This best represents how I feel every week
Over 2 years of not blogging. No time, no inspiration, no….I don’t know. I guess sometimes being in the EU bubble and talking about it induces too much claustrophobia to be enjoyable.
But this week, my usual cynical self had a range of meetings that I just briefly wanted to share, as they thinly cracked my defensive varnish layer of indifference.
The first meeting was about Intellectual Property Rights. I have for a long time been able to slide by the subject in my activities as an Internet lobbyist. The issue is complex to a certain extent because it is rife with emotions and, well, I guess us lobbyists tend to be careful with emotions in the course of our business activities. But sometimes, you just can’t avoid a subject when it becomes so ominous in the debates. So here I was, attending an IPR roundtable. I’m not sure if it was under Chatham House Rules and I won’t bore you with the details. What amazed me was the absolute unwillingness of many around that table to even listen to opposite views. And the anger with which they would present their own. I am used to all panelists on a debate starting with the famous ‘I agree with my co-panelist’ followed by a ‘BUT’ and a cool dismantling of the ‘oppositions’ arguments. None of this in this case: just sheer antagonism and monologues. Well, I guess there’s no age to discover new ways of lobbying.
Which brings me to my second ‘new’ meeting experience, this time in the area of animal welfare (yes, I know, not very obvious to have a meeting on that topic as an internet lobbyist but sometimes you just do something because the cause is worthy ). Here, my meeting was one also where emotions could be felt, but all of them in the right place: we talked about what is important for animal welfare and how to improve it. And the coolest participant in the room was the beautiful black dog that greeted us upon entering the office (no offense to the other participants) and promptly brought his bone to us, for us to play fetch.
Who would have thought Brussels could still surprise me twice in the same week?
I had the immense surprise of being invited to a dinner organised tonight by the US Ambassador to NATO, Ivo Daalder, with Alec Ross, US Secretary of State Hillary Clinton’s Innovation senior Advisor.
Admit there's worse places to have dinner!
Though the purpose was to talk about social media and foreign policy, digital diplomacy and democracy, we were warned that the dinner was under Chatham House Rules, a concept slightly foreign to the web 2.0 sphere but probably understandable if you have a couple of diplomats in the room used to a more hush hush approach to life.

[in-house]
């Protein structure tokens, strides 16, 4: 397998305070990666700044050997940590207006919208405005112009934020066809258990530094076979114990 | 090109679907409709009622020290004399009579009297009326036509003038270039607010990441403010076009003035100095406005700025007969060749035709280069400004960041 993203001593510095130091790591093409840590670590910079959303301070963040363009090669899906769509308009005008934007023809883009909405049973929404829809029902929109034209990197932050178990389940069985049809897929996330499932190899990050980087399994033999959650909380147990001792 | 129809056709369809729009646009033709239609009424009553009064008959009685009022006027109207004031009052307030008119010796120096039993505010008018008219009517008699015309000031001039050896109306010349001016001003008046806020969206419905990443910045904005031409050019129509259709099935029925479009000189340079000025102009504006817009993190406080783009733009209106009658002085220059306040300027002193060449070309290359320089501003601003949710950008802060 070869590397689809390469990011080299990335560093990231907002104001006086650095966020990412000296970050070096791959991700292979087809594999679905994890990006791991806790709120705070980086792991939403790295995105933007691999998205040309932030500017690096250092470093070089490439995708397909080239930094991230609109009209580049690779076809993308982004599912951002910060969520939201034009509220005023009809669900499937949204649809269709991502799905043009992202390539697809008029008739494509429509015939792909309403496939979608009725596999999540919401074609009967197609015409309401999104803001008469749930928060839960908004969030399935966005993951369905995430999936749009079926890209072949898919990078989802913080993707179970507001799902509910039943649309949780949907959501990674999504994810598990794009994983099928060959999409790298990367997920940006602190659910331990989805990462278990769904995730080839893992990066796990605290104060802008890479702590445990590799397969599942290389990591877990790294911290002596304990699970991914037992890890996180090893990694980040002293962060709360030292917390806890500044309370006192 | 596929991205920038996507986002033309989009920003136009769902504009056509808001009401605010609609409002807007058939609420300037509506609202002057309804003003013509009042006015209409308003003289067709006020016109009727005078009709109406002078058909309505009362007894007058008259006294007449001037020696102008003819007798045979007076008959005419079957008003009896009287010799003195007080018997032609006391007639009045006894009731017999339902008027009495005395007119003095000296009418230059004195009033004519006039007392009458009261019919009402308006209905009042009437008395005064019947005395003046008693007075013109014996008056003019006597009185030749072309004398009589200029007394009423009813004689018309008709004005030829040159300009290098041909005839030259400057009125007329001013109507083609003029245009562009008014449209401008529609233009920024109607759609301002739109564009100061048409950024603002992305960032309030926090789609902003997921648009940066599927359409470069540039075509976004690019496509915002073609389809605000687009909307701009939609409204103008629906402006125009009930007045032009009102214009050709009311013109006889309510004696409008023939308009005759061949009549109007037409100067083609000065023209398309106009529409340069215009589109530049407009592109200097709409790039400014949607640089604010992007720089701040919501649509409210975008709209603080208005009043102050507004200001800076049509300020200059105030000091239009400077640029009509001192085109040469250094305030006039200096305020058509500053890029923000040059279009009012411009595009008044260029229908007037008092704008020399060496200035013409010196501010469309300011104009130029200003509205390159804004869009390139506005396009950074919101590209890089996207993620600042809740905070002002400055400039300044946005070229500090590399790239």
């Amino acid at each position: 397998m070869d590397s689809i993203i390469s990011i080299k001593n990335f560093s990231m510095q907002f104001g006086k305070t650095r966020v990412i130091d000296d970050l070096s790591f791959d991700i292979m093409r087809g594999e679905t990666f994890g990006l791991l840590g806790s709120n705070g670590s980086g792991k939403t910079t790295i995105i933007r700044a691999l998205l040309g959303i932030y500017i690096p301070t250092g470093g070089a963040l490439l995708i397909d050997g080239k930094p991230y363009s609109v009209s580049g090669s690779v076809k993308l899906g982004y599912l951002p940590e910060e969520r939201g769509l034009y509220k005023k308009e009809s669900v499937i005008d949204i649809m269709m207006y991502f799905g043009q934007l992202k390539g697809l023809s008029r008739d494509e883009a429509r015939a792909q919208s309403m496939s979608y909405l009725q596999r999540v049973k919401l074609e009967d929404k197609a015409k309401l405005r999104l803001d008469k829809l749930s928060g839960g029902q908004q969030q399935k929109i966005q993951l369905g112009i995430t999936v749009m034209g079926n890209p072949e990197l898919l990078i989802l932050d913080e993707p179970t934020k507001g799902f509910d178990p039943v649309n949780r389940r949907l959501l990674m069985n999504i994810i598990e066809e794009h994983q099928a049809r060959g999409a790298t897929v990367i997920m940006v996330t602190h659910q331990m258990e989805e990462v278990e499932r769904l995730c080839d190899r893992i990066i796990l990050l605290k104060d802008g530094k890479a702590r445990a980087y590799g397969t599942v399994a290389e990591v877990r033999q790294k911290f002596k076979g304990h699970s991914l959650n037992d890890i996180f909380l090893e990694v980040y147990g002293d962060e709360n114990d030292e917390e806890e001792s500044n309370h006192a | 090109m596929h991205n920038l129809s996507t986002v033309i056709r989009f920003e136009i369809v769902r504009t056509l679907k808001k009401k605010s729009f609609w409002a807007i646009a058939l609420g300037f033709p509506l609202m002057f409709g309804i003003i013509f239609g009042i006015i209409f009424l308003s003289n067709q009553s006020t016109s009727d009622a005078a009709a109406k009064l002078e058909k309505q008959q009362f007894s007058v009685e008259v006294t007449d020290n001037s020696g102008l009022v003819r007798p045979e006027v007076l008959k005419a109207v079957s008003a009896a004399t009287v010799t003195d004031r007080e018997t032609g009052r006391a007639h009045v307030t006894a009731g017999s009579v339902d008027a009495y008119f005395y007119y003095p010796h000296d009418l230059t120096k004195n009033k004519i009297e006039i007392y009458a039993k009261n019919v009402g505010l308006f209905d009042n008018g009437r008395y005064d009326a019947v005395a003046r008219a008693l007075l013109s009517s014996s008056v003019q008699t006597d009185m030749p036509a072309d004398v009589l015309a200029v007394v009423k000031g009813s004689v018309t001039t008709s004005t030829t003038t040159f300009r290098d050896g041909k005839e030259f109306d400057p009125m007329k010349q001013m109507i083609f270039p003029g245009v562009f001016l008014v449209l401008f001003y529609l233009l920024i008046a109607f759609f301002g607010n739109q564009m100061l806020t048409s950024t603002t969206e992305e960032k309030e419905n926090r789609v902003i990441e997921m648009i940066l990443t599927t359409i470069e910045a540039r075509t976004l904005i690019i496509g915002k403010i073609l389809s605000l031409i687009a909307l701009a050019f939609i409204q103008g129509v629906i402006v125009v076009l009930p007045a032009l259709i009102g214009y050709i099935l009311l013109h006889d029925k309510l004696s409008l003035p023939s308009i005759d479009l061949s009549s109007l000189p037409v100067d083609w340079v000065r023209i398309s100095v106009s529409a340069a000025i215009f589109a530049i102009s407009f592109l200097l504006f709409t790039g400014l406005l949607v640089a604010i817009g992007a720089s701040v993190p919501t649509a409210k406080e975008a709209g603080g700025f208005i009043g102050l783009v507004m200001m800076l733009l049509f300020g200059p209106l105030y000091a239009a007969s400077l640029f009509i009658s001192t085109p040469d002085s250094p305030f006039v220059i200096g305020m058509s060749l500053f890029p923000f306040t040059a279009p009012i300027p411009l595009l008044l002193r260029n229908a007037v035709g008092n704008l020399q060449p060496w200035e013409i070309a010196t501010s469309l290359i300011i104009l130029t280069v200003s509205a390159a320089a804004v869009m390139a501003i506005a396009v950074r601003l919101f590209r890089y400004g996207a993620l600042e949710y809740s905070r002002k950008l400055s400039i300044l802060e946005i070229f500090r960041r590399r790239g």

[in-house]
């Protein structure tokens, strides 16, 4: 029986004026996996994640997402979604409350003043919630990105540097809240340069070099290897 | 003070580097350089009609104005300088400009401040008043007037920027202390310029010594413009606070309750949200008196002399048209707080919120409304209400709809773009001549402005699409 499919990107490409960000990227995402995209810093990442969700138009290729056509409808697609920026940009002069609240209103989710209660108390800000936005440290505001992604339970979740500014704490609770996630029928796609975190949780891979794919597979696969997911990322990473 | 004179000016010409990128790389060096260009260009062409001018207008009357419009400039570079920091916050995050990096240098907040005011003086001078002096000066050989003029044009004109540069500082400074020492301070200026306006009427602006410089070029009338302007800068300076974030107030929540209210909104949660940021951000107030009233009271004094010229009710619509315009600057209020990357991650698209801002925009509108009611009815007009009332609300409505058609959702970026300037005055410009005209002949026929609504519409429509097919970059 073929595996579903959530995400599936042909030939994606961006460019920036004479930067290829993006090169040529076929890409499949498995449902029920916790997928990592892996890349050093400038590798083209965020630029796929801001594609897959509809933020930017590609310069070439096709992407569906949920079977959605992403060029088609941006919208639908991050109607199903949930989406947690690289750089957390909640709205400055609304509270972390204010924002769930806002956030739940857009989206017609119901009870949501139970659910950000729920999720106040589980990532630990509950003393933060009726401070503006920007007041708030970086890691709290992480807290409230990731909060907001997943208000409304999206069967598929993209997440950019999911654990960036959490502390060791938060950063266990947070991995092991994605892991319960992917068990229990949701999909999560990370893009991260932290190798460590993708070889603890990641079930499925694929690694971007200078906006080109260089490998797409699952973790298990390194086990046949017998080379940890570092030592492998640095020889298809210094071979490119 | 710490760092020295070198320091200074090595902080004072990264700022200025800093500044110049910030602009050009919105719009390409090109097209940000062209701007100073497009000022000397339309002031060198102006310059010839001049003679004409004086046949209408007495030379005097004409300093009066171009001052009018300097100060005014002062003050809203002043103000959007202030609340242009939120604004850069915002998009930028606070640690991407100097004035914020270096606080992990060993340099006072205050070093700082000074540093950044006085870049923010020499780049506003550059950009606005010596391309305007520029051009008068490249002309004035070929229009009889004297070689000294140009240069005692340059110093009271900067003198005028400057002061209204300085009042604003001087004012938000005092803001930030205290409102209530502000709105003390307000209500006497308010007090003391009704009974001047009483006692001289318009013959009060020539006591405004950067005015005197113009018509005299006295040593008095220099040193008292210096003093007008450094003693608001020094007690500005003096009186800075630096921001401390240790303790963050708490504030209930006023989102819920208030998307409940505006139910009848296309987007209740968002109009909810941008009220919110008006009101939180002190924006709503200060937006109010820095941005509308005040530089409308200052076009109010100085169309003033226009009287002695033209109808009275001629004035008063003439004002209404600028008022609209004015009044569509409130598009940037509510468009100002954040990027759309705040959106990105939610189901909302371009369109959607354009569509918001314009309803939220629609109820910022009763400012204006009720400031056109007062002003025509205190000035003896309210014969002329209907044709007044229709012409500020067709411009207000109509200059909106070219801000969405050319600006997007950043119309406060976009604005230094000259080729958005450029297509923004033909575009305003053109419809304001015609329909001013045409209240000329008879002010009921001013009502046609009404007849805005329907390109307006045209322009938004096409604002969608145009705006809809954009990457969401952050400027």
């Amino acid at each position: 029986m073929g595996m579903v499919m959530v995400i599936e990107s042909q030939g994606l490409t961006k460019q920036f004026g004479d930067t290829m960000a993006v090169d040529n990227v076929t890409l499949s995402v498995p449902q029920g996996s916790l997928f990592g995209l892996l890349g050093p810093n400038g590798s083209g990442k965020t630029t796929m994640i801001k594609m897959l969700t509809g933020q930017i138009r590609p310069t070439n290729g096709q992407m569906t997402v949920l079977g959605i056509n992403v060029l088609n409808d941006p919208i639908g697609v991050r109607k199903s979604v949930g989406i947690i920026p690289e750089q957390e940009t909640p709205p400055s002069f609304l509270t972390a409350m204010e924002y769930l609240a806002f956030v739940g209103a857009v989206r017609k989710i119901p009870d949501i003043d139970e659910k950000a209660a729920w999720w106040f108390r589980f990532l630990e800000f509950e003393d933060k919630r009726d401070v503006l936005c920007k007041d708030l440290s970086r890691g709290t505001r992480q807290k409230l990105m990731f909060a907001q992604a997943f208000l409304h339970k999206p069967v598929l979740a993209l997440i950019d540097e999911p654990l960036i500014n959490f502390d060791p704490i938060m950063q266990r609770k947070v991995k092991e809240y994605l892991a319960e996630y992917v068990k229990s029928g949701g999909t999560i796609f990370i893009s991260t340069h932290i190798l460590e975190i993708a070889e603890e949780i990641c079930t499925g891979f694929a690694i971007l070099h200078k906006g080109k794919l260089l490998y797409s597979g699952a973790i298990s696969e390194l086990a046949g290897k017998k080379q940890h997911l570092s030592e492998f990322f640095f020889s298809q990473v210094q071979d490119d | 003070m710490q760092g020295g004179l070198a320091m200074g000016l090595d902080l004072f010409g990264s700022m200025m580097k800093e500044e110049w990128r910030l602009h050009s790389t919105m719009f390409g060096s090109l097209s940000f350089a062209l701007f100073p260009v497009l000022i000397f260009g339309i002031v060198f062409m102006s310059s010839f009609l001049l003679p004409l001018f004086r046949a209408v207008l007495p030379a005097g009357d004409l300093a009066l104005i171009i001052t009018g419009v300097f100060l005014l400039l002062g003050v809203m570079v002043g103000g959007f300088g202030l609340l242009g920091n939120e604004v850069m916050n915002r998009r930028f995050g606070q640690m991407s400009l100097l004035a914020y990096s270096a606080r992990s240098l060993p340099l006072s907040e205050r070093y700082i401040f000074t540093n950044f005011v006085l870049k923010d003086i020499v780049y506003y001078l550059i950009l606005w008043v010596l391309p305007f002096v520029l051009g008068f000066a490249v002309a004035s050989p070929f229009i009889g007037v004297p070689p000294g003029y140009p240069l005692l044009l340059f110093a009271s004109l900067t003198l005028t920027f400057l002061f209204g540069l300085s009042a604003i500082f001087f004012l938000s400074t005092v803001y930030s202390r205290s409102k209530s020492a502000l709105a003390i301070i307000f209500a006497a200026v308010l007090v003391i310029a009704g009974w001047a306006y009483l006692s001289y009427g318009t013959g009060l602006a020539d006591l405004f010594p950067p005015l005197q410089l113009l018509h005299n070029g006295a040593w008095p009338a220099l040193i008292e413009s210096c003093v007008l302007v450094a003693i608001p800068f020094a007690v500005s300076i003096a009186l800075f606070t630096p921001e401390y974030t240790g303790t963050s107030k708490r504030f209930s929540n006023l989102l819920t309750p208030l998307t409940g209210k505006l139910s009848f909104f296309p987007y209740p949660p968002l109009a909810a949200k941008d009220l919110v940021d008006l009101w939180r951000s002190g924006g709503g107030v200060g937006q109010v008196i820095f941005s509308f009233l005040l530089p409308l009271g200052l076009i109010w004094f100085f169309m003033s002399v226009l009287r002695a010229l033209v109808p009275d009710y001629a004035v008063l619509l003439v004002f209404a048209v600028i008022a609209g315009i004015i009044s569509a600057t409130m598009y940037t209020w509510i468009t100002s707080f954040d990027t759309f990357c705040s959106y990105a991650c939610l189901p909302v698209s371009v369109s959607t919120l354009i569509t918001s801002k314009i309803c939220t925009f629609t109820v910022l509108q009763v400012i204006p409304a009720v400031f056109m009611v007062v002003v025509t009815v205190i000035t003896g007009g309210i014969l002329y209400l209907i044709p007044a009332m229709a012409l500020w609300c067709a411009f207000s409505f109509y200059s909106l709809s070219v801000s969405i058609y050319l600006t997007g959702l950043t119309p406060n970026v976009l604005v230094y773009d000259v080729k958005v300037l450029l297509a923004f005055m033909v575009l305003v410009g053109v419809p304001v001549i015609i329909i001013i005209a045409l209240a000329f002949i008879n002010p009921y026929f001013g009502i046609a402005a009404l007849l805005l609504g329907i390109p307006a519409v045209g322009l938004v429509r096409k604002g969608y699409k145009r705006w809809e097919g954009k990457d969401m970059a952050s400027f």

I won’t break those rules and hence will not say specifically what was discussed at the dinner (even if nothing seemed to be a scoop in there) but just outline a seried of impressions:
- at an anecdotal level, Ambassador Rogozin of Russia is every bit the same in real life as he is on twitter: formidable with a quirky sense of humour and a mischievous twinkle in his eye.
- at a substantial level, Alec Ross can switch from making extremely humane comments (notably agreeing with my theory that institutions don’t only need a voice but also faces) to quoting every statistic you ever thought of on Internet usage, penetration and digital literacy. With a smile.
- at an institutional level, the wave of change brought by Clinton to the State Department seems incredible when you hear where they come from and where they are aiming to go in terms of external outreach and communication. These people have been living on exchanging information through vetted cables for centuries (as Wikileaks has amply demonstrated) and are now encouraged by the highest ranks of their hierarchy to ‘tweet and like’ as much as they can. It is oddly a situation where the top wants them to speak and the ranks seem a bit overly cautious and overwhelmed.
- at a personal level, I was amazed by the level of openess of the responses given by both Alec Ross and Ivo Daalder, and by the level of interactivity of the whole event. Everyone could ask questions and did!
I do hope that @alecjross and @DRogozin will keep on tweeting like they have and extend a warm welcome to @USAmbNATO , the account run by Ivo Daalder and his staff. Yes, institutions definitely need faces.
Ho Ho Ho!
I am only a couple of hours away from driving merrily to the ski slopes and suddenly thought about wishing all of you a Merry “whatever it is you’re partying about at the end of the year”!
It’s been a busy year for me…fun at times, and oddly disappointing in terms of my favourite comms tool in life, the Internet. Wikileaks and the cablegate “follow-up”, Hadopi, Loppsi, the Hungarian Media law, the half-ok half-notok statement by the FCC yesterday, Venezuela going bonkers too, the UK’s daft idea of blocking porn online (what is that about?), Censilia…it’s a bit of a rough end of year if you happen to like the good ol’ Internet like I do.
Oh, and I didn’t blog about the Berlusconi and #euco incident ’cause..I frankly couldn’t be bothered. The darn tweetwall is nowhere near the entrance the Heads of State and government use and the whole idea that if democracy gets rough you should interfere into it is a bit odd to me (I’m talking verbally, not physically). And I don’t care…not faced with the perspective of 2011 becoming the year of the ‘muzzled Internet’.
But let’s stop the gloomy thoughts and hope that people will come back to some form of common sense. And I’m off for ten days to do my outstanding and much admired rolling off the slopes like a rhino snowball imitation.
Merry whatever to all of you!
A scene from hell